It makes me feel old to realize that some of our readers may actually be too young to remember a time when 8-bit gaming was not considered “retro” and was just called “gaming”! If you are like me, and fondly remember a time when things were simpler and you just had a single button on your joystick and a graphics pallet of merely 8 colors (100 if you count various shades of the original 8 colors), then let the retro renaissance begin.
Currently there are some fantastic idevice games available that successfully recreate the essence of what was so great about early 8-bit era gaming. These games have simple controls, simple graphics, but challenging gameplay…exactly what an 8-bit retro game should be! Sure, anyone could make a game with (what some would deem) “crappy, blocky graphics” and 80’s-era synthesized soundtracks, but it takes a craftsman to design a game that delivers both that nostalgic feel, whilst still offering something new and exciting.
Two games that exemplify this are Lunarcy (by the FABRIK) and Squareball (by Drömsynt). These titles are a fine example of how retro early 8-bit games should be designed for the the iPhone.
Lunarcy is a gravity/thruster balancing game in which you must launch your supply ship off your home planet, navigate your craft to one or more space docks and then safely land on your home planet. Sounds easy enough right? Well, it’s not! It’ll take a steady hand on those thrusters otherwise you’ll quickly find yourself either in a dead spin, or out of fuel.
Lunarcy’s simple 8-bit style graphics (think Space Invaders), coupled with a rad (yes I said rad) retro-synth soundtrack, form the perfect retro gaming experience. The game’s 48 levels will easily provide you with many hours of entertainment. I will admit that this game does get frustratingly difficult at times. For those whom this would be a turn off, there is good news. The next update will feature a beginner class in order to ease the difficulty level a tad. The beginner class is basically the same game, with the same levels, only slowed down a bit. Other great new features will include an Online Leaderboard (also viewable at the developer’s website) and a new game mode called ‘Time Trials’. In this game mode, the objective is to complete a level as quickly as possible. Ship damage and fuel are irrelevant, it’s the time that counts.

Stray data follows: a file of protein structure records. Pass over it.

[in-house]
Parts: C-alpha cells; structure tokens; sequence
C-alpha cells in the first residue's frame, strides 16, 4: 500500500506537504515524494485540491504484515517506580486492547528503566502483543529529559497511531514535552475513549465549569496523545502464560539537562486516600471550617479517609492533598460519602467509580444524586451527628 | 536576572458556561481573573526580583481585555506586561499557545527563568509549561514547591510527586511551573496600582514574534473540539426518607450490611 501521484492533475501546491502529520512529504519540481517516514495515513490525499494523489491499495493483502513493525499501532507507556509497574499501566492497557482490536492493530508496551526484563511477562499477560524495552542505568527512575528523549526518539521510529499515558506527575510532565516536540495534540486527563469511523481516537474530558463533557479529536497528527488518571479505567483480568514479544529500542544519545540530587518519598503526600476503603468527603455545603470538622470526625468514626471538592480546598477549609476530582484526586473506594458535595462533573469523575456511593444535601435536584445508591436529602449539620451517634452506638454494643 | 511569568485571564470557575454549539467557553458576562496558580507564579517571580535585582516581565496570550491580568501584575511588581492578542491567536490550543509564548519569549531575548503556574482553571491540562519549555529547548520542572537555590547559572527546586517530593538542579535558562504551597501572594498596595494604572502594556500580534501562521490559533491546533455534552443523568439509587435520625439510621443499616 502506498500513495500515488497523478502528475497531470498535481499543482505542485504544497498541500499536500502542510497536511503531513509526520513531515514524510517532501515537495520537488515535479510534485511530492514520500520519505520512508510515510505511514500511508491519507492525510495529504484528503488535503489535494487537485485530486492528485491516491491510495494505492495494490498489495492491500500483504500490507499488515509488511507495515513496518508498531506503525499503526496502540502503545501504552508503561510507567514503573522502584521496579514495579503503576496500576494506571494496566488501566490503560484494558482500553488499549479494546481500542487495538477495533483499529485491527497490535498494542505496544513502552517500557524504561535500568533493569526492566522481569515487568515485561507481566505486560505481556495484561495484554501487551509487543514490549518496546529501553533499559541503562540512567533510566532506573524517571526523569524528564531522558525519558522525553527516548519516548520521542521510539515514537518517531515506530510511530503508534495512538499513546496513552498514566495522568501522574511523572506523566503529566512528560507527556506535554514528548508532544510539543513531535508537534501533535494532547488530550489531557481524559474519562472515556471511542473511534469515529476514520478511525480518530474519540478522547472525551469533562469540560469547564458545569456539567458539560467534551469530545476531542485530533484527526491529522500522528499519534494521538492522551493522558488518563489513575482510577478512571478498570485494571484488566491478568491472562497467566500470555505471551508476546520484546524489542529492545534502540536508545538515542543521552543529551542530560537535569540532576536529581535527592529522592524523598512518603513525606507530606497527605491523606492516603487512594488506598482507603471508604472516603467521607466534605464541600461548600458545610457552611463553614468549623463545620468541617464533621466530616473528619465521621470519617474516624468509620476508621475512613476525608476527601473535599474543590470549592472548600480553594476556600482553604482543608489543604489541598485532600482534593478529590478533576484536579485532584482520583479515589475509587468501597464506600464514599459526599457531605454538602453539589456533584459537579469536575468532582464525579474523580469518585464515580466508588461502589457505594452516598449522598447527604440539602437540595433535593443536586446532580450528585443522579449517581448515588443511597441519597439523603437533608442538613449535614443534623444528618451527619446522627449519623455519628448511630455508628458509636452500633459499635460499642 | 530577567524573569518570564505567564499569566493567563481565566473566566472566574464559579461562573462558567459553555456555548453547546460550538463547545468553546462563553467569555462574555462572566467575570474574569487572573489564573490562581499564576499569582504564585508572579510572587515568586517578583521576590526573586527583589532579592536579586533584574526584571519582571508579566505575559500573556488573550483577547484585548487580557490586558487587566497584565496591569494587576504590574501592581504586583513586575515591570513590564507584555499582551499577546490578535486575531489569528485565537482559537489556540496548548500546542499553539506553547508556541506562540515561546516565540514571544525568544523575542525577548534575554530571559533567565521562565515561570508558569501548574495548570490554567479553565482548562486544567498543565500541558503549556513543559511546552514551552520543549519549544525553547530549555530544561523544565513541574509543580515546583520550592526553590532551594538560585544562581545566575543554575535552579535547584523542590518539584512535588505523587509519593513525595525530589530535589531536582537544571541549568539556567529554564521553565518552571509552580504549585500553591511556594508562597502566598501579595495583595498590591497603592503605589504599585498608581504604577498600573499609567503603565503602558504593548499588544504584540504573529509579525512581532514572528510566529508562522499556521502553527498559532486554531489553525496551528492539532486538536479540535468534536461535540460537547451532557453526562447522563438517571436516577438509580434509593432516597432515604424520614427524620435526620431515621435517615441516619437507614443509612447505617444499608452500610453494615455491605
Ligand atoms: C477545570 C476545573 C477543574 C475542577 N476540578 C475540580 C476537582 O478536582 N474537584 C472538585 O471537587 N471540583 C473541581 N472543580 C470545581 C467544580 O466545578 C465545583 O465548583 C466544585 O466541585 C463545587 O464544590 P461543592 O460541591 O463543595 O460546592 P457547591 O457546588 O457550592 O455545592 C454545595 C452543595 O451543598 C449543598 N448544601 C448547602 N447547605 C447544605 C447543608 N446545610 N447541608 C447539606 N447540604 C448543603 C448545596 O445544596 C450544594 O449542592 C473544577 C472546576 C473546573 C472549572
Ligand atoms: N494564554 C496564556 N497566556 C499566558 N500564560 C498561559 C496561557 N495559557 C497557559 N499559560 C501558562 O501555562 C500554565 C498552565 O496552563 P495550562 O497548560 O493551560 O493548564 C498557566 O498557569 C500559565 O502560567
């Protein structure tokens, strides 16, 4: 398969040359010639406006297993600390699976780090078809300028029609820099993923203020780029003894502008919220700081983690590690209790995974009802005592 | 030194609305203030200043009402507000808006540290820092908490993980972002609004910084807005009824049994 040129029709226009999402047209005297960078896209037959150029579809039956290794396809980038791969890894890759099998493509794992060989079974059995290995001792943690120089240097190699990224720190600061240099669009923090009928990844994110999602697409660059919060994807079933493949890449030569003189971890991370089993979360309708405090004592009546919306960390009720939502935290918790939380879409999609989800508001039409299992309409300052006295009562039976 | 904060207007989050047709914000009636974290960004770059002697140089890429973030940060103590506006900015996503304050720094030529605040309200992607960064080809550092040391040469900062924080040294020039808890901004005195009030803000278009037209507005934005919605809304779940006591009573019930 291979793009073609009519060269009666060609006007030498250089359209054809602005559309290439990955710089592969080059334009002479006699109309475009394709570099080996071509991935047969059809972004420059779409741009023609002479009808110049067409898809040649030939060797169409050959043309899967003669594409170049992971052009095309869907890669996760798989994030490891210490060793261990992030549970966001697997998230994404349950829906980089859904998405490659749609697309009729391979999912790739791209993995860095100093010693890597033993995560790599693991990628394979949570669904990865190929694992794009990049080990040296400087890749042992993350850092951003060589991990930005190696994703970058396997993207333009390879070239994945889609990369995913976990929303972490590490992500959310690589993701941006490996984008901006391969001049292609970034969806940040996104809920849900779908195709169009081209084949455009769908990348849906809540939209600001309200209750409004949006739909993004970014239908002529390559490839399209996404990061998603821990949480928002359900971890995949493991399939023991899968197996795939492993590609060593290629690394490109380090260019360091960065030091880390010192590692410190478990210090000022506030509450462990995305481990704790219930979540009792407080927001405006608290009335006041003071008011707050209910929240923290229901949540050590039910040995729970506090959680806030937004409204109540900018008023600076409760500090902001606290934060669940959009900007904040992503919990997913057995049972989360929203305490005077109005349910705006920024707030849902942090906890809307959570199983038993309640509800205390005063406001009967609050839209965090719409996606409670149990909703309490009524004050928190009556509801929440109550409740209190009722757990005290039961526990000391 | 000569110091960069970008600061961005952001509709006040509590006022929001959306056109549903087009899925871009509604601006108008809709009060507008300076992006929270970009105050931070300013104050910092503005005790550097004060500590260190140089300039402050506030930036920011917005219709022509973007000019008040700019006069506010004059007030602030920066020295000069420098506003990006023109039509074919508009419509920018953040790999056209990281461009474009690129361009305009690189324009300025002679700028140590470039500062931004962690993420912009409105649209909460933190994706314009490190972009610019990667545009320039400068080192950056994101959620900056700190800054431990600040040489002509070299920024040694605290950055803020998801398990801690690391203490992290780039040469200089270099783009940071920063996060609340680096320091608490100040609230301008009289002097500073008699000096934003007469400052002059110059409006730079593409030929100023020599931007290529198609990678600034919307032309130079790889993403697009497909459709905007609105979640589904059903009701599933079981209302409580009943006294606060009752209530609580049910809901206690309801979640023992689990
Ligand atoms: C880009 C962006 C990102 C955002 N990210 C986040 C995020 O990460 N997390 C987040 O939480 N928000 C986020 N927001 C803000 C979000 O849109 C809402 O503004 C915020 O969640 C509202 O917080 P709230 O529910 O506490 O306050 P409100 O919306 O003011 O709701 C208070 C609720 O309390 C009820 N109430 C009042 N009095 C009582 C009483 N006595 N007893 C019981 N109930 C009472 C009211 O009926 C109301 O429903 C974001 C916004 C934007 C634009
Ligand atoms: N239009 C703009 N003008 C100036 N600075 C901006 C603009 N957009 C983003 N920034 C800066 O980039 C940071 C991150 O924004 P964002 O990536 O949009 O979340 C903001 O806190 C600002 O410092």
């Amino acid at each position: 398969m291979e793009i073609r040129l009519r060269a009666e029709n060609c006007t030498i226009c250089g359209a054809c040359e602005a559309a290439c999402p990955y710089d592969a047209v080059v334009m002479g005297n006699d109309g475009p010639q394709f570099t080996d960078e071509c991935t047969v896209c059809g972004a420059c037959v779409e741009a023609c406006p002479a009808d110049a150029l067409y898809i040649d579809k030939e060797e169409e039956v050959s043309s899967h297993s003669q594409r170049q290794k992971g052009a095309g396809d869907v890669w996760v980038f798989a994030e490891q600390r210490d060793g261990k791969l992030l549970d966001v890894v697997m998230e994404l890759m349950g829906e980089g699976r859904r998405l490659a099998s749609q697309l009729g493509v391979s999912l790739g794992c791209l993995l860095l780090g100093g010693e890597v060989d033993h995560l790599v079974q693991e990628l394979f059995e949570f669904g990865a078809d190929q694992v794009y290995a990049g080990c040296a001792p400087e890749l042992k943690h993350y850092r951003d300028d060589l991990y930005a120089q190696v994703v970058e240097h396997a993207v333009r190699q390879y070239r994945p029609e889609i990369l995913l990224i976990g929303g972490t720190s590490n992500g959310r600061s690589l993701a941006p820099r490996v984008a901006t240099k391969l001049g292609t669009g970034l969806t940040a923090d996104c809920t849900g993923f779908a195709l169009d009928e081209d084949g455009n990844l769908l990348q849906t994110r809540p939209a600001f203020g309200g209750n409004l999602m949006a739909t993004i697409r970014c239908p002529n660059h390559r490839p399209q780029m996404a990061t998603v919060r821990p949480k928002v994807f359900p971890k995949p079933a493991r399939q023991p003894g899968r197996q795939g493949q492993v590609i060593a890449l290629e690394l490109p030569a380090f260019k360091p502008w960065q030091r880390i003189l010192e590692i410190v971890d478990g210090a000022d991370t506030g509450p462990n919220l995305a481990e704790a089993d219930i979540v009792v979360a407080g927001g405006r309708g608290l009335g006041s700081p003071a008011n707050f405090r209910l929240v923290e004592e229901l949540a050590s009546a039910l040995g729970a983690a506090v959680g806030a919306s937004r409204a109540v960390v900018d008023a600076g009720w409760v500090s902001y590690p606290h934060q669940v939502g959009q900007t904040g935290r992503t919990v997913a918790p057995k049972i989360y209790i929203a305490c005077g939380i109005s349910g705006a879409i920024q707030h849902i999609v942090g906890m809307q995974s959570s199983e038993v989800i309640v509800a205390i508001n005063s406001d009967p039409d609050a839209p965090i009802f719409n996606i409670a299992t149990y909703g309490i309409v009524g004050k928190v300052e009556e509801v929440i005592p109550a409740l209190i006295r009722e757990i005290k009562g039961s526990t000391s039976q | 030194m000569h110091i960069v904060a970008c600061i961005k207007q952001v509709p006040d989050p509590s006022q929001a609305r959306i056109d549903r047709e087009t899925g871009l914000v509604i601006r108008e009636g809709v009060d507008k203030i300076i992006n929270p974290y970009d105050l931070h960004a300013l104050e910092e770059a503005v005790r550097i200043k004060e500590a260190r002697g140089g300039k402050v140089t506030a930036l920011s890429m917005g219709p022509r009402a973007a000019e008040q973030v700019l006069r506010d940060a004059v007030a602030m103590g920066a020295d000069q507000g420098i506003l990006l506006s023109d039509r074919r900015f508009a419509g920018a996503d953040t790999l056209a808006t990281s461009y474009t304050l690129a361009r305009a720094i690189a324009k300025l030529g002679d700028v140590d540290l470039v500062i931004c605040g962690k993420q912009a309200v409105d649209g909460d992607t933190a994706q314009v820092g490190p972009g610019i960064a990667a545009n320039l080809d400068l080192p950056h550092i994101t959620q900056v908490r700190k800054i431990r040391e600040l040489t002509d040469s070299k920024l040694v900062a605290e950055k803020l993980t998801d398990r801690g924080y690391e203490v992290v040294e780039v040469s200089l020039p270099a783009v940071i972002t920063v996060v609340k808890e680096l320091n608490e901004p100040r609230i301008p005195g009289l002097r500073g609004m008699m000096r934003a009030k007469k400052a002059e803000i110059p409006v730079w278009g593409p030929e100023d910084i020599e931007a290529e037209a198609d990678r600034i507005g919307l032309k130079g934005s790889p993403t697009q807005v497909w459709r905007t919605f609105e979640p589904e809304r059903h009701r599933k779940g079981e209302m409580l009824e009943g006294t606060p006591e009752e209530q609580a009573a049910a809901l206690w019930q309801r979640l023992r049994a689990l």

If you want a challenging retro game, then the full version will set you back $1.99, otherwise you should definitely at least check out the lite version.
Squareball is part Breakout, part maze and a dash of Venture, in other words, it’s totally retro. The game’s premise is simple, on the screen is a dot that is constantly bouncing up an down. Using your finger, you slide the background back and forth to the “move” the ball horizontally. The goal is to bounce the ball into all of the green blocks (breakout-style) and make it to the end of the maze-like gameboard before the timer expires. It may sound easy, but it’s most certainly not! If you can’t keep the ball on course, then before you know it, all three of your lives will be expired and the game will be over. Choose between Pro and amateur game modes, depending on your reflexes.
The sweet retro rainbow-colored blocky graphics, make the game look just like something that you would have (or rather, wished you could have) played on an Atari 2600, but with smoother motion/movement. Squareball’s soundtrack also sounds like it’s straight out of the early 80’s…perfect vintage video game music. The sound effects ‘pings’ and ‘bleeps ‘are very reminiscent of that golden age of video-gaming as well.
Squareball’s super simple style, intuitive controls and challenging gameplay make it a really appealing game. If you aren’t a fan of retro gaming, I urge you not to judge a book by its cover and immediately dismiss this game due to its lack of flashy modern graphics. At its core, Squareball’s fun gameplay definitely has that “one more quick game” addictive quality that will keep even non-retro fans coming back for more. A gameplay video is included below to give you a better idea of exactly how the game works. At 1.99 cents this game is highly recommended to all fans of retro-gaming, fence-riders feel free to check out the lite version.